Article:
Hello Bernie Sanders, socialists, and progressives, Medicare for all is not the answer.

Medicare, Medicaid, and Obamacare have fostered a system of collusion, graft and outright fraud.

Companies that are allegedly independent collude with each other to charge the most that they can. Everyone suffers but the companies in on the fraud.

No Skin in the Game

Customers who have already reached their max out of pocket deductibles have no skin in the game. And that’s a huge problem.

According to Medicare.GovNo Medicare drug plan may have a deductible more than $505 in 2023. Some Medicare drug plans don’t have a deductible. In some plans that do have a deductible, drugs on some tiers are covered before the deductible.

Once deductibles are reached, sometimes in one month, consumers have no incentive to shop around.

Other customers, unaware of cost differentials, fill prescriptions on the basis of convenience, that being the nearest pharmacy.

In my recent experience, a doctor warned me not to go to CVS or Walgreens but rather Costco to get a prescription filled. Not many doctors do that. The worst doctors are in bed with pharmacies or insurers to not use generics. Some receive illegal kickbacks and/or a steady flow of customers for their efforts.

As long as we are going to have Medicare, and no politician will ever get rid of it, it would behoove Medicare and insurers to require the cheapest cost alternative on all drugs. That would force competition and eliminate fraudulent collusion.

US consumers are subsidizing the rest of the world. I would put an end to that by allowing drug imports.

Composition of Outlays for Major Health Care

The nonpartisan Congressional Budget Office says “Spending on Medicare is projected to account for more than four-fifths of the increase in spending on the major health care programs over the next 30 years.”

What are we going to do about that?

The Right to Die

It’s an uncomfortable topic, where demagoguery about “death squads” abounds, but we need to have a talk about the right to die and how much money we spend prolonging a terminal patient’s life, in massive pain, for a few weeks or months.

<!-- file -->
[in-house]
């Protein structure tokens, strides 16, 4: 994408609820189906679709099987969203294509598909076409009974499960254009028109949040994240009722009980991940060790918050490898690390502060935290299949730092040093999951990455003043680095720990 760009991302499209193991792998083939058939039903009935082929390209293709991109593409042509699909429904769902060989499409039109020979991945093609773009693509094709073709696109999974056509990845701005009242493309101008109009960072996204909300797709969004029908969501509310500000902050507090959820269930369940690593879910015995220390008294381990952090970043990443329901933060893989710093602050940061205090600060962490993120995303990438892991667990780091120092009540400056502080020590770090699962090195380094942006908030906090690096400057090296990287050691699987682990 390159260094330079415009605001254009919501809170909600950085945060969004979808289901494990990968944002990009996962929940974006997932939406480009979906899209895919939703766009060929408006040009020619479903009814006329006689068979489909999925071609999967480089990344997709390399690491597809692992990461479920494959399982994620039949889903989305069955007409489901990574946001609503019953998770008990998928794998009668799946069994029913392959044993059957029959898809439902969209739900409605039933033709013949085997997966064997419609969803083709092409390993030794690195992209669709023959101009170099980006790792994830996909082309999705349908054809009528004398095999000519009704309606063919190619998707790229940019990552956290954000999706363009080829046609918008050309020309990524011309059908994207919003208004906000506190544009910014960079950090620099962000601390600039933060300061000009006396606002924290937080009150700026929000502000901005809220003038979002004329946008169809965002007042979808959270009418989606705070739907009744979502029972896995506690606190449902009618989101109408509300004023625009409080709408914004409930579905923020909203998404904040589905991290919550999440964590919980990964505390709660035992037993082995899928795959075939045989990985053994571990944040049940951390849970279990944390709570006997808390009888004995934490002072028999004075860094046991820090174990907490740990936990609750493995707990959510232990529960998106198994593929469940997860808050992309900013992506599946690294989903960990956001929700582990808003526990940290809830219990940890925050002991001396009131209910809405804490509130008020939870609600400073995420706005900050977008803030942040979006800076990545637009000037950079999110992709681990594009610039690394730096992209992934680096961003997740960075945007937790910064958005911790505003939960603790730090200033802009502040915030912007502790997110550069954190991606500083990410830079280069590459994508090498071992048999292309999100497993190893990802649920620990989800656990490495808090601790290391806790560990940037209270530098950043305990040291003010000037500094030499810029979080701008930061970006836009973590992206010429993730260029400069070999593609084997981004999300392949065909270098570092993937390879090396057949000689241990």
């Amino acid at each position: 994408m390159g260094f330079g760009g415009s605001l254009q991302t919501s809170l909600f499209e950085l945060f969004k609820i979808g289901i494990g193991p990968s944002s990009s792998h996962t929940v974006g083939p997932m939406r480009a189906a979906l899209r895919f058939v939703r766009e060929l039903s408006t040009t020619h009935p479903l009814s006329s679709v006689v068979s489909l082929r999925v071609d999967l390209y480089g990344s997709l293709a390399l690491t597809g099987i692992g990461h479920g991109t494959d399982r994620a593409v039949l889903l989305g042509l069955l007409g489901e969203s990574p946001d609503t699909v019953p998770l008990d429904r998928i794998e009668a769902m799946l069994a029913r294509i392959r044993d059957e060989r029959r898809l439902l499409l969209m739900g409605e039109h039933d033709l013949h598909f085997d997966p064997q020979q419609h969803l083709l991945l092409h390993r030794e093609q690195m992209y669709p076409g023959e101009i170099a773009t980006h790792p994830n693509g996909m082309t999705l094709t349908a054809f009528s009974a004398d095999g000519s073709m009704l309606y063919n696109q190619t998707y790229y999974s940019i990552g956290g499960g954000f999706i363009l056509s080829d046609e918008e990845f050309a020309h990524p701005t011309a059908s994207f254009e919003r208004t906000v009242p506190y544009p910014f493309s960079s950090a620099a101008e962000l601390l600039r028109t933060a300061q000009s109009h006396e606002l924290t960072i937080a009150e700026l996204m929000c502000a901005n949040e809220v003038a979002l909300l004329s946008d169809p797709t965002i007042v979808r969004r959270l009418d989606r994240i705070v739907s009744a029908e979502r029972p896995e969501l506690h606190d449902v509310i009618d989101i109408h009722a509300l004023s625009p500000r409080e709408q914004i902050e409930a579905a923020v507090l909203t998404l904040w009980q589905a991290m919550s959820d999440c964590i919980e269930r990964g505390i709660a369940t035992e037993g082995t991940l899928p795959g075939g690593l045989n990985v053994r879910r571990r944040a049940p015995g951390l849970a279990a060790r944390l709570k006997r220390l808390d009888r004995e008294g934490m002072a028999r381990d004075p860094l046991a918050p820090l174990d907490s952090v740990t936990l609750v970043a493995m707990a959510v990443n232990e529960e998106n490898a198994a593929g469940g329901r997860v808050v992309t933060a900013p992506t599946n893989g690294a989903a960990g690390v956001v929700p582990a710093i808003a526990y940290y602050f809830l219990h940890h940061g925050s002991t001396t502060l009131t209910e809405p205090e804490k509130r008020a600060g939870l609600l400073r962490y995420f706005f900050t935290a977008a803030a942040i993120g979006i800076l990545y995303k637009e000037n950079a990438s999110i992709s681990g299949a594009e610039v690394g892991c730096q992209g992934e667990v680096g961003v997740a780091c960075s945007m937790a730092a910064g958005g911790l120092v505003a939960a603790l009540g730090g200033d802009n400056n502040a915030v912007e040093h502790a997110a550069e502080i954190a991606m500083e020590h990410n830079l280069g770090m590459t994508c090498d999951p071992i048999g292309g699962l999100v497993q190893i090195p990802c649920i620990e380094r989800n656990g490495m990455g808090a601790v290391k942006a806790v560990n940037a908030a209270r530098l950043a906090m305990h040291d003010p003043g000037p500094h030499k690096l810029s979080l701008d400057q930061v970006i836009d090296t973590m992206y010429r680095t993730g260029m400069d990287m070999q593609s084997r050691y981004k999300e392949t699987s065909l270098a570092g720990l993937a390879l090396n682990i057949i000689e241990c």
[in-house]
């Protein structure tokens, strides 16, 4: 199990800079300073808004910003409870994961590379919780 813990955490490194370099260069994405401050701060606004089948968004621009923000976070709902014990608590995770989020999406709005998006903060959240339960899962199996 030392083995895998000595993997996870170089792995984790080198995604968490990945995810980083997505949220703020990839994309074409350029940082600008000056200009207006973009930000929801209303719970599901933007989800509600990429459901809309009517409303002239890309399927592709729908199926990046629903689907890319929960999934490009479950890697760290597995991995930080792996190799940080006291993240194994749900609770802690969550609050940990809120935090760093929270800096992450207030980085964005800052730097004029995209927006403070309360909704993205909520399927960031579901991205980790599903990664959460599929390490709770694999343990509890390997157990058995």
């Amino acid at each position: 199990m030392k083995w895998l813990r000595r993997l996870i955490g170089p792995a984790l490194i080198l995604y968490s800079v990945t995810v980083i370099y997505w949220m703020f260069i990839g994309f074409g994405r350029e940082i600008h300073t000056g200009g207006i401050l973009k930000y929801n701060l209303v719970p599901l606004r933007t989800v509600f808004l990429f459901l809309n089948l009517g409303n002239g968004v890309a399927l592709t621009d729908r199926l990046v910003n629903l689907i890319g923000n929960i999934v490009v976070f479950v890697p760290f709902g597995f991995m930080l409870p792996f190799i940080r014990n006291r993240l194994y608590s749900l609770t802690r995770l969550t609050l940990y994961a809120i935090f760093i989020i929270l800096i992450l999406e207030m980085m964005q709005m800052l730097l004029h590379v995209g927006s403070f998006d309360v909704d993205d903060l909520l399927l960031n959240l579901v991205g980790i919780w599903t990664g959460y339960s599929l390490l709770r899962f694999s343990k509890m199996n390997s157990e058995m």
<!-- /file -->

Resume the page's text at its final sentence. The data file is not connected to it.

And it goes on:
I have made my wishes known. I do not want to be kept alive by heroic means if the quality of my life is expected to be grim. That’s a personal decision.

At the national level we must face this very uncomfortable question: Should we spend hundreds of thousands of dollars keeping someone alive whose life expectancy is 3 months? 6 months? a year?

A review of US demographics, debt, and deficits puts a spotlight on those questions.

Debt to GDP Alarm Bells Ring, Neither Party Will Solve This

Debt-to-GDP image from the Congressional Budget Office, annotations by Mish.


The CBO projects net interest will rise from 10 percent to 23 percent of total outlays. Major Health Care programs, of which Medicare will comprise about 80 percent, will increase from 27 percent to 38 percent. The total of Major Health Care and Interest is 23 percent + (38 percent * .77) = 52 percent. Social Security is another 28 percent * .77 = 22 percent.

That makes the total of Major Health Care + Interest + Social Security 74 percent of total outlays, leaving 26 percent for everything else. Good luck with that. For discussion, please see Debt to GDP Alarm Bells Ring, Neither Party Will Solve This

The solution to this mess is not politicians and certainly not Medicare for all. Free market competition coupled with meaningful “skin in the game” individual actions is the only hope.

This post was originally published on this site

Notify of
Inline Feedbacks
View all comments

Stay Connected


Latest Articles

Would love your thoughts, please comment.x